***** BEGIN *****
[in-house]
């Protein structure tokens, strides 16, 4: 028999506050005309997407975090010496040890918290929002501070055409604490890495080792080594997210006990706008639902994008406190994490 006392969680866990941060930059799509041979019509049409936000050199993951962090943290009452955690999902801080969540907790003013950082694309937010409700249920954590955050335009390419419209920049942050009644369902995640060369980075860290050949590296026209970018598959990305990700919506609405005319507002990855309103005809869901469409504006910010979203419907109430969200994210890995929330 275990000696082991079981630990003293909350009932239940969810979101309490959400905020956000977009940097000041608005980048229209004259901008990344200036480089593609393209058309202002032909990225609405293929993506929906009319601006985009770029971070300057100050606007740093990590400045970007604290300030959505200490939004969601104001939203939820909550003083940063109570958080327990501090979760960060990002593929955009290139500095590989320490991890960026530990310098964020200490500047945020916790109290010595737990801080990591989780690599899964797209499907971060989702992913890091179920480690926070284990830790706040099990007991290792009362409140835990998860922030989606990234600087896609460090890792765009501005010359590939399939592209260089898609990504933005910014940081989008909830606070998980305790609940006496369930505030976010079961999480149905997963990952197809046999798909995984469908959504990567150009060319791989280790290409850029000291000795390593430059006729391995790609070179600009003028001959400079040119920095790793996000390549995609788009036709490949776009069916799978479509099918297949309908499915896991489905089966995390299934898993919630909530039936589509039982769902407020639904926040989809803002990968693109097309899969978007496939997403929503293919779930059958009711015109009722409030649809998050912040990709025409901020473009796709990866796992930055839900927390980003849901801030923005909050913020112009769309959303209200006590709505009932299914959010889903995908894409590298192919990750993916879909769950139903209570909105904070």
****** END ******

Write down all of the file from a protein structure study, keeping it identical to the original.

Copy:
[in-house]
């Protein structure tokens, strides 16, 4: 028999506050005309997407975090010496040890918290929002501070055409604490890495080792080594997210006990706008639902994008406190994490 006392969680866990941060930059799509041979019509049409936000050199993951962090943290009452955690999902801080969540907790003013950082694309937010409700249920954590955050335009390419419209920049942050009644369902995640060369980075860290050949590296026209970018598959990305990700919506609405005319507002990855309103005809869901469409504006910010979203419907109430969200994210890995929330 275990000696082991079981630990003293909350009932239940969810979101309490959400905020956000977009940097000041608005980048229209004259901008990344200036480089593609393209058309202002032909990225609405293929993506929906009319601006985009770029971070300057100050606007740093990590400045970007604290300030959505200490939004969601104001939203939820909550003083940063109570958080327990501090979760960060990002593929955009290139500095590989320490991890960026530990310098964020200490500047945020916790109290010595737990801080990591989780690599899964797209499907971060989702992913890091179920480690926070284990830790706040099990007991290792009362409140835990998860922030989606990234600087896609460090890792765009501005010359590939399939592209260089898609990504933005910014940081989008909830606070998980305790609940006496369930505030976010079961999480149905997963990952197809046999798909995984469908959504990567150009060319791989280790290409850029000291000795390593430059006729391995790609070179600009003028001959400079040119920095790793996000390549995609788009036709490949776009069916799978479509099918297949309908499915896991489905089966995390299934898993919630909530039936589509039982769902407020639904926040989809803002990968693109097309899969978007496939997403929503293919779930059958009711015109009722409030649809998050912040990709025409901020473009796709990866796992930055839900927390980003849901801030923005909050913020112009769309959303209200006590709505009932299914959010889903995908894409590298192919990750993916879909769950139903209570909105904070």